The First Calligraphy in the New Year is called "Kakizome" or "Kissho-hajime" and it is one of many "firsts," as we have hatsugama (the first tea ceremony), hatsu-ike (the first flower arragement), hatsu-ni (the first cargo), and hatsuyori (the first visit to their music teacher by maiko).
Traditionally, kakizome was performed with the first water drawn from the well on New Year's day (wakamizu) - the water was used to rub the ink stick in to make ink. People would be seated in the lucky direction of the year according to the zodiac signs and write poetry containing auspicious expressions as "long life" or "eternal spring."
In modern Japan, kakizome has mainly become a children's activity. Pupils are assigned kakizome as their winter holiday homework. They write auspicious expressions (kibo no haru, "a hopeful spring," hatsu-yume, "first dream," etc.) or New Year resolutions rather than poems. The results, written in bold characters on long rectangular pieces of paper like hanging scrolls, are exhibited together in the school.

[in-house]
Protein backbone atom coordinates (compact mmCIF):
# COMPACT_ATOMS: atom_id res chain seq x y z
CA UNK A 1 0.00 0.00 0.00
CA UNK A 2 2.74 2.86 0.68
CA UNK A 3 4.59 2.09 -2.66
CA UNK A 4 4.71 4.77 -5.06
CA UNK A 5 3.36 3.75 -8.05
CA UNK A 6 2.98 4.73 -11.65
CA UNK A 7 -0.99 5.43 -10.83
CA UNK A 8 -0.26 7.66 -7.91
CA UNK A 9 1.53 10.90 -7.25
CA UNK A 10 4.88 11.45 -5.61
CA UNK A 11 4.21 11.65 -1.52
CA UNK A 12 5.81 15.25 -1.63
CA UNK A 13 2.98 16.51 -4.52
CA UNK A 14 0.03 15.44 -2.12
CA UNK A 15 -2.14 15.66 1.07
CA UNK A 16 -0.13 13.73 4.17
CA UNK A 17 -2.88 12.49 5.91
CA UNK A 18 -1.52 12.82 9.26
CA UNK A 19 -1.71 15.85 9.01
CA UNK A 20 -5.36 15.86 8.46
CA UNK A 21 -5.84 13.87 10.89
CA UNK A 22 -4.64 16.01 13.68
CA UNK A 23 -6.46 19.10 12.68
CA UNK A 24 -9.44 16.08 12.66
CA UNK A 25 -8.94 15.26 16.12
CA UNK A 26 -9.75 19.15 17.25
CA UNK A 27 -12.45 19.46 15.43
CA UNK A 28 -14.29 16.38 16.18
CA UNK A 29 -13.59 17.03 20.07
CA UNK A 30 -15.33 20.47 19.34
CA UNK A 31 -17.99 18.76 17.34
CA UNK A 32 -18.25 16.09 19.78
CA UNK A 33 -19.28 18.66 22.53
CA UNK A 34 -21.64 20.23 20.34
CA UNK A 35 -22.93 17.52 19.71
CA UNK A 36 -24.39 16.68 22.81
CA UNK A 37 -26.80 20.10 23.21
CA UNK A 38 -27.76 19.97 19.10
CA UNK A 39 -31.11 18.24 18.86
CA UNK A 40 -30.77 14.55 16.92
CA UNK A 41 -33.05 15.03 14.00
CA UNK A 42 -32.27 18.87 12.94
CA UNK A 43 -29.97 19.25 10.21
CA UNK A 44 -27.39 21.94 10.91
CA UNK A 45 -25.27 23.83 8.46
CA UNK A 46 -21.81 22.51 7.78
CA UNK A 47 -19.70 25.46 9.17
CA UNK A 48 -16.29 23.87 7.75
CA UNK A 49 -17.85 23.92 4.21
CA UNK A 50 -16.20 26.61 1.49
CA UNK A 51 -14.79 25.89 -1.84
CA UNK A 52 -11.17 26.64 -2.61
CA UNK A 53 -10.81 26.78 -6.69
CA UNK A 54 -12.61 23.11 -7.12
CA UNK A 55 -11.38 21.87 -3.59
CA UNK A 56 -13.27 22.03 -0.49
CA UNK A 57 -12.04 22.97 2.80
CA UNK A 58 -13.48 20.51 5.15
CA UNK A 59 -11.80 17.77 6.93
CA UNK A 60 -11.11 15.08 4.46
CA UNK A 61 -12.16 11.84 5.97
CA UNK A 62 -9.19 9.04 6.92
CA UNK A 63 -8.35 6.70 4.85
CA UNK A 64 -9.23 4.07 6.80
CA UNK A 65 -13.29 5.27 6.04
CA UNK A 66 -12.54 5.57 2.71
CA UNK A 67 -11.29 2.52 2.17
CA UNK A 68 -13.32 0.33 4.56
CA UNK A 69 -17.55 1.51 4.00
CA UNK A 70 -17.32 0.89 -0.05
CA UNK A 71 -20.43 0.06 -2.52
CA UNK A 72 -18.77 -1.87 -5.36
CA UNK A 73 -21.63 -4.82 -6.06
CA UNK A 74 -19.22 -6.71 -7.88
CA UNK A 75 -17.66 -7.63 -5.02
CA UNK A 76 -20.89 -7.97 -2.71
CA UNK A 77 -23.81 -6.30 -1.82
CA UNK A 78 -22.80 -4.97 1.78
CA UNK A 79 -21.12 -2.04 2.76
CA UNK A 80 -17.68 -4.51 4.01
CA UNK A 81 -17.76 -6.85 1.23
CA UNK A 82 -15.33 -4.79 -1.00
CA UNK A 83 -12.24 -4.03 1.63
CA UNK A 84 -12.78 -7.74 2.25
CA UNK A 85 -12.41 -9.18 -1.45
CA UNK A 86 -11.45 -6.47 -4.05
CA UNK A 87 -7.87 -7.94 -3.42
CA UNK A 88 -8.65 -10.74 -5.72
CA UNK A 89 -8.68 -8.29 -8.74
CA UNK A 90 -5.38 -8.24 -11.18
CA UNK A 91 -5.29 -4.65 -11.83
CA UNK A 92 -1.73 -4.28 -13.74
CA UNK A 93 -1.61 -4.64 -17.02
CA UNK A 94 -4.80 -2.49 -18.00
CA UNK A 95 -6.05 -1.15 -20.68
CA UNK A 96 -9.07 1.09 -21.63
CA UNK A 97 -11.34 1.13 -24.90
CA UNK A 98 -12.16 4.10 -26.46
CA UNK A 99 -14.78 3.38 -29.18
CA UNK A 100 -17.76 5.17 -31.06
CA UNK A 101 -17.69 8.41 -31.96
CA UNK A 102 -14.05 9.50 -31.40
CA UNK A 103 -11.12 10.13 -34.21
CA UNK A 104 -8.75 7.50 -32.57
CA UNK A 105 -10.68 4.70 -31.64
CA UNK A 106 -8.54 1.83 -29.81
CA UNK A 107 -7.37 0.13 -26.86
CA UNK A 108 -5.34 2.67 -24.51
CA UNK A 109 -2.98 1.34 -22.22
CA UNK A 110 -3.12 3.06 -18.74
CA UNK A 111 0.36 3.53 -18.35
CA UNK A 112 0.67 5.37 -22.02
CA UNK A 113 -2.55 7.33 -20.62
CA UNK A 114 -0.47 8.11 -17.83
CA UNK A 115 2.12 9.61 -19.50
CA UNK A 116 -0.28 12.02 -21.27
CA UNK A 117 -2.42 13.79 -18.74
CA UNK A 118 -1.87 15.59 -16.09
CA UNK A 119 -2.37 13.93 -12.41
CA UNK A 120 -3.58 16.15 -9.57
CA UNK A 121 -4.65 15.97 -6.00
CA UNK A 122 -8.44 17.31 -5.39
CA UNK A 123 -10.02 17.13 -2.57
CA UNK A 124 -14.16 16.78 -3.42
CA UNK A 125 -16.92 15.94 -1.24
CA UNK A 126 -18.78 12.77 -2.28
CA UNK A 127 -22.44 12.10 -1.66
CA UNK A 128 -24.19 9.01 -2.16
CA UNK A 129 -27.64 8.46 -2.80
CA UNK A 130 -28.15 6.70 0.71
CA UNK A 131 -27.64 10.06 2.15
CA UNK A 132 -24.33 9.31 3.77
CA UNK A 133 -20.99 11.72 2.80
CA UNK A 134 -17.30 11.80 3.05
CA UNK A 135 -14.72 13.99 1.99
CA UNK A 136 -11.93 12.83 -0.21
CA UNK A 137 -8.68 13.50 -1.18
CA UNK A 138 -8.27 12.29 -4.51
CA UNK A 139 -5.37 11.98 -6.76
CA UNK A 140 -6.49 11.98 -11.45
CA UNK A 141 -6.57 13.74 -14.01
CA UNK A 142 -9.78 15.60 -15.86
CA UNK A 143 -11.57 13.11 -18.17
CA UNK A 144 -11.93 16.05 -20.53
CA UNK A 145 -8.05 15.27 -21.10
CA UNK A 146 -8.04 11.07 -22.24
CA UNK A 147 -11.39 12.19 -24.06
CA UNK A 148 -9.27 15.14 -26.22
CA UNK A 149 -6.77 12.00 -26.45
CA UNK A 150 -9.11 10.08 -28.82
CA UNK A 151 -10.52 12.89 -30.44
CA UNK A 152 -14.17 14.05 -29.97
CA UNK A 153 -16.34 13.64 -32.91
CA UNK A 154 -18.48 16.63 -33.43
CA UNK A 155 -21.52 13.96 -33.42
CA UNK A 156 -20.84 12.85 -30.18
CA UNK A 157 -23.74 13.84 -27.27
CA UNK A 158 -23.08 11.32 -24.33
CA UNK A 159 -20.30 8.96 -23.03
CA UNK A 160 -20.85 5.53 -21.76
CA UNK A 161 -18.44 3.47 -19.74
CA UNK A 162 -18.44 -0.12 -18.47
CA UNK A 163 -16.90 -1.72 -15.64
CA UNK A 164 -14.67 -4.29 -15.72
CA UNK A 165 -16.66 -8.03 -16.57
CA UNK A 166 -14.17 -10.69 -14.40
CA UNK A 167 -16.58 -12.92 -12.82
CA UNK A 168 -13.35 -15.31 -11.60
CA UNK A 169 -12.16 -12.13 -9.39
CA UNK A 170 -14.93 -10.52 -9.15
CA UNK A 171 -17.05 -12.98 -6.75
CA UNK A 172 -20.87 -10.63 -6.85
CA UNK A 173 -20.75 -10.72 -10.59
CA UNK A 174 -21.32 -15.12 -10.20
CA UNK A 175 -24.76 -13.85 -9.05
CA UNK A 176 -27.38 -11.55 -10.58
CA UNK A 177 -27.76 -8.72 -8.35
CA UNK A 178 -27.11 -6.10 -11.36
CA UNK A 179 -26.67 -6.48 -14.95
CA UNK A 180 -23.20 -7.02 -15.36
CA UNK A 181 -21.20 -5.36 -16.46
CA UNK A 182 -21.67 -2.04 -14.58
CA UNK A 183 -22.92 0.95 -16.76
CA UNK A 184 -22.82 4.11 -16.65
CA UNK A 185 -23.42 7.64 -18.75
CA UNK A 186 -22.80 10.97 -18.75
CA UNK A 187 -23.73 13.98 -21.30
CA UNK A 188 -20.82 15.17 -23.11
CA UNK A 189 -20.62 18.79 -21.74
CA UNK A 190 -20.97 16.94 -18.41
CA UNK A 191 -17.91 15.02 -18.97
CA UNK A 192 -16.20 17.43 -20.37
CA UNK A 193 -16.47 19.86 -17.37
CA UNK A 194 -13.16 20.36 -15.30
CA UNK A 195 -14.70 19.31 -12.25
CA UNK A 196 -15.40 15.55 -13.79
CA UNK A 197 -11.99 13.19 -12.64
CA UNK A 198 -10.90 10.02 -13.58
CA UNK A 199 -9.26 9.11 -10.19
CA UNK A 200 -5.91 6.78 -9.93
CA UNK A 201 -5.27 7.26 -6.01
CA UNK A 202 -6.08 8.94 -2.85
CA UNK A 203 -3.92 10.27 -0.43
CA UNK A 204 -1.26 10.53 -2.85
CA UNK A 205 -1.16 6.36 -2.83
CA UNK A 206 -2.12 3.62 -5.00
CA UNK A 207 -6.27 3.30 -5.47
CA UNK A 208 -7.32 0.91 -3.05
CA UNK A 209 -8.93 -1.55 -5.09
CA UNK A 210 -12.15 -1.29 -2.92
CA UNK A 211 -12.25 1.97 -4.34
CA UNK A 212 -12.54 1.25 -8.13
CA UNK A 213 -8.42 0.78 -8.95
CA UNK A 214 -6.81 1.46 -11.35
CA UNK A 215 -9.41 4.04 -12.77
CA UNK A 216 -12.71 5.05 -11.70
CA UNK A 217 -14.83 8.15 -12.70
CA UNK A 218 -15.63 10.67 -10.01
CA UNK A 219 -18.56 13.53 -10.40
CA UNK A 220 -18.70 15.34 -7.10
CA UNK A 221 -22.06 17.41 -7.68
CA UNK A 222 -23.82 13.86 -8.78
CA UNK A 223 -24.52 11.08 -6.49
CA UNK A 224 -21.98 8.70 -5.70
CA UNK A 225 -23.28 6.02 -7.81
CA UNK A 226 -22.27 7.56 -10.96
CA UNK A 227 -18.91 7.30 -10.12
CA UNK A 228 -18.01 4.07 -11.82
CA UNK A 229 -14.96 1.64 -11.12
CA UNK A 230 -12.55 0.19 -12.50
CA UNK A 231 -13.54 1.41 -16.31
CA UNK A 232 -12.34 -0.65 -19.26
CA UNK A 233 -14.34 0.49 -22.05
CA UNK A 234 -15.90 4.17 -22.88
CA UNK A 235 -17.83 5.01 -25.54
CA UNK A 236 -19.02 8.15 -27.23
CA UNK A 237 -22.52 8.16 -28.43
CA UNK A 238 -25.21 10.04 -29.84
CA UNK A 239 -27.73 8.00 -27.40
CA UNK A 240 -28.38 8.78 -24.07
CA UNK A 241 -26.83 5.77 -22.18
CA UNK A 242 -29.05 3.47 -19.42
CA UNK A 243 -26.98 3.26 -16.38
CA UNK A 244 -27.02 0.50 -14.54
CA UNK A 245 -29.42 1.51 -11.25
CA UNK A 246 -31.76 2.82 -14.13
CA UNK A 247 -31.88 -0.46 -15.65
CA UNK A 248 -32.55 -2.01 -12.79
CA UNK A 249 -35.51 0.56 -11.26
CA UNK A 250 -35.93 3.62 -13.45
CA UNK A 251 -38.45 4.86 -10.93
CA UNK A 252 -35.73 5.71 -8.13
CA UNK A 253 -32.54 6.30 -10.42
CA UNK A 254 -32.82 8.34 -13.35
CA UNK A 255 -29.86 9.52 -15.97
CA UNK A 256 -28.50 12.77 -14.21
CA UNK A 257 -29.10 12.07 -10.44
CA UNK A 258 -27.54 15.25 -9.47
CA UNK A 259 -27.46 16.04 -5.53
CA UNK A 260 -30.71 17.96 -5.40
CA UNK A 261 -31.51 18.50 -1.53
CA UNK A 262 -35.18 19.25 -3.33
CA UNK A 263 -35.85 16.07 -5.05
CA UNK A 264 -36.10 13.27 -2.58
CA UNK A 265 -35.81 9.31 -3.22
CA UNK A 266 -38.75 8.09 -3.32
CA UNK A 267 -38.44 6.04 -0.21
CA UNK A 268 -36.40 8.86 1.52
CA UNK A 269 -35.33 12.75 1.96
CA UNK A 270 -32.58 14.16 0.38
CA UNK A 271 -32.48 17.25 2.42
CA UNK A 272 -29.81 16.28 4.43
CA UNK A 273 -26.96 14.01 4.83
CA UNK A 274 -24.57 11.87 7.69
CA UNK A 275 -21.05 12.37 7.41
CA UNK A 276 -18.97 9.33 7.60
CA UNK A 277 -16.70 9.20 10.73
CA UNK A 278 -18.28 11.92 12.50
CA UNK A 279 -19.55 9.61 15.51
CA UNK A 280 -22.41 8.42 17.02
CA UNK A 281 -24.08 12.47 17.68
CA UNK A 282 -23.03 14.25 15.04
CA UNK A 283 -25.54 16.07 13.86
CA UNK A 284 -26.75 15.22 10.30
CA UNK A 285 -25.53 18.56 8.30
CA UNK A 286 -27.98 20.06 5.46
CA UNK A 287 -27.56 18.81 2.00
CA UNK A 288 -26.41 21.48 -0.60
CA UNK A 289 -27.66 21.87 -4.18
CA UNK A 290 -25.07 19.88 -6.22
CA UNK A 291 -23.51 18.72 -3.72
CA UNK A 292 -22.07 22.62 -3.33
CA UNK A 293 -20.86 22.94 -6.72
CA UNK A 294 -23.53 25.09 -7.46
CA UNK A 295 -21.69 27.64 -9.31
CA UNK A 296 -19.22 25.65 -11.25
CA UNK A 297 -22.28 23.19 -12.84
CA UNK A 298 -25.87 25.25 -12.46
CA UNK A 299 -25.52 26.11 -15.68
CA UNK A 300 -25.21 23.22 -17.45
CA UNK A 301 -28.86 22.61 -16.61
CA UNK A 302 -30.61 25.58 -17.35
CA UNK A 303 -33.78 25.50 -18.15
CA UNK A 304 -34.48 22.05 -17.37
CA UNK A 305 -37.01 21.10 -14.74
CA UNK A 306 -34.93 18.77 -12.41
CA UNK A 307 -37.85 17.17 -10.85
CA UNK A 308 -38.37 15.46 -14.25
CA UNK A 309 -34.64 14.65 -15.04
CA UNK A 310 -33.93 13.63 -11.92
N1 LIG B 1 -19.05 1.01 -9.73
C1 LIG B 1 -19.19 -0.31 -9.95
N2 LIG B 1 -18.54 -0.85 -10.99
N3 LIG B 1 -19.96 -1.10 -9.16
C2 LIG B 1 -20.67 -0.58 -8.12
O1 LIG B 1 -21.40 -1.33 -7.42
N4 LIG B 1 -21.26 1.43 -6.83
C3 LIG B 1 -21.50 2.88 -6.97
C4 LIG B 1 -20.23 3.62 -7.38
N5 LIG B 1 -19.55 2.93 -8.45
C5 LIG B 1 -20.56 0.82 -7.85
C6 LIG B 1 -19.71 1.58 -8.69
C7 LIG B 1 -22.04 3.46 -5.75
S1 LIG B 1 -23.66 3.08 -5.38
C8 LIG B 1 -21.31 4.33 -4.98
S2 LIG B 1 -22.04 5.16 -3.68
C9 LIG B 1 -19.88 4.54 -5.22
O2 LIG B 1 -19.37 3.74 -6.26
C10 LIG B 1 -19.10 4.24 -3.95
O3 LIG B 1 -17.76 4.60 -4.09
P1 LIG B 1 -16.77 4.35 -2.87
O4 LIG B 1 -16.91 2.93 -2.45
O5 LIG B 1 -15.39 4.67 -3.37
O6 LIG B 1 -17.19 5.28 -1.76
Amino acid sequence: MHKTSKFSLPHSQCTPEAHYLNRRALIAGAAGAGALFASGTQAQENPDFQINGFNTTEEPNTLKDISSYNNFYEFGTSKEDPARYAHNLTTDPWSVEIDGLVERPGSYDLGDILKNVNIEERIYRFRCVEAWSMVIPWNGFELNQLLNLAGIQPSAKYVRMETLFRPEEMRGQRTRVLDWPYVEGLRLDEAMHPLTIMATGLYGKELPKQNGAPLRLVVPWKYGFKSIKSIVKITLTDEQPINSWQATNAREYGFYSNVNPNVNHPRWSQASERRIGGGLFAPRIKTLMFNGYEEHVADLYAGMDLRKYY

Brush and ink were brought from China in the distant past and calligraphy, Shodo, has become an inseparable part of Japanese culture. But due to the use of computer keyboards, also in Japan most people now have bad handwriting. Even more seriously, they are forgetting the Chinese characters, so in recent years we have seen many books published to stimulate people to write kanji again by hand. This is also considered to be good for your brain and a means to ward off old-age forgetfullness.
The results of the kakizome are usually displayed until January 15. In some parts of Japan they are then burned together with the New Year decorations. The higher the burned flakes soar, the more accomplished your handwriting will become!